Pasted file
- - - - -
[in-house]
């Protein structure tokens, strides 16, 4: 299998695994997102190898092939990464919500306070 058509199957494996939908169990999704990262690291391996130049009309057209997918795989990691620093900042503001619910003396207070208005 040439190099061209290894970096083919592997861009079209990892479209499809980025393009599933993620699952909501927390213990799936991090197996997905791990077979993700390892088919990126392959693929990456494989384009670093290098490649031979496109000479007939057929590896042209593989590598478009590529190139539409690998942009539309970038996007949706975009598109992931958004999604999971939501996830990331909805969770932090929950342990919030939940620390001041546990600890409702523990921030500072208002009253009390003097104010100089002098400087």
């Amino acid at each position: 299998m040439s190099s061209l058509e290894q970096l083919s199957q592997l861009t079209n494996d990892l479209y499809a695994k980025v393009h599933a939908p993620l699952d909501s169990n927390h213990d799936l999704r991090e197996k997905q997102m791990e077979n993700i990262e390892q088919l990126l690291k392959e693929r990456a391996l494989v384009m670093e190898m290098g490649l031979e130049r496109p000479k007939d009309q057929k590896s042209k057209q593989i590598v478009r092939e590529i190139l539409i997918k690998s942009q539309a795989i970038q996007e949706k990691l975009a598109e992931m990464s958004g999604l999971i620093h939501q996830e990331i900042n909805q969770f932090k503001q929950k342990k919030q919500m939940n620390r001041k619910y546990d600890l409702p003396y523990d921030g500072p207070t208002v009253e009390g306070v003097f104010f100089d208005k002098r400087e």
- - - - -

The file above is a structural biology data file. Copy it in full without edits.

[in-house]
């Protein structure tokens, strides 16, 4: 299998695994997102190898092939990464919500306070 058509199957494996939908169990999704990262690291391996130049009309057209997918795989990691620093900042503001619910003396207070208005 040439190099061209290894970096083919592997861009079209990892479209499809980025393009599933993620699952909501927390213990799936991090197996997905791990077979993700390892088919990126392959693929990456494989384009670093290098490649031979496109000479007939057929590896042209593989590598478009590529190139539409690998942009539309970038996007949706975009598109992931958004999604999971939501996830990331909805969770932090929950342990919030939940620390001041546990600890409702523990921030500072208002009253009390003097104010100089002098400087």
């Amino acid at each position: 299998m040439s190099s061209l058509e290894q970096l083919s199957q592997l861009t079209n494996d990892l479209y499809a695994k980025v393009h599933a939908p993620l699952d909501s169990n927390h213990d799936l999704r991090e197996k997905q997102m791990e077979n993700i990262e390892q088919l990126l690291k392959e693929r990456a391996l494989v384009m670093e190898m290098g490649l031979e130049r496109p000479k007939d009309q057929k590896s042209k057209q593989i590598v478009r092939e590529i190139l539409i997918k690998s942009q539309a795989i970038q996007e949706k990691l975009a598109e992931m990464s958004g999604l999971i620093h939501q996830e990331i900042n909805q969770f932090k503001q929950k342990k919030q919500m939940n620390r001041k619910y546990d600890l409702p003396y523990d921030g500072p207070t208002v009253e009390g306070v003097f104010f100089d208005k002098r400087e």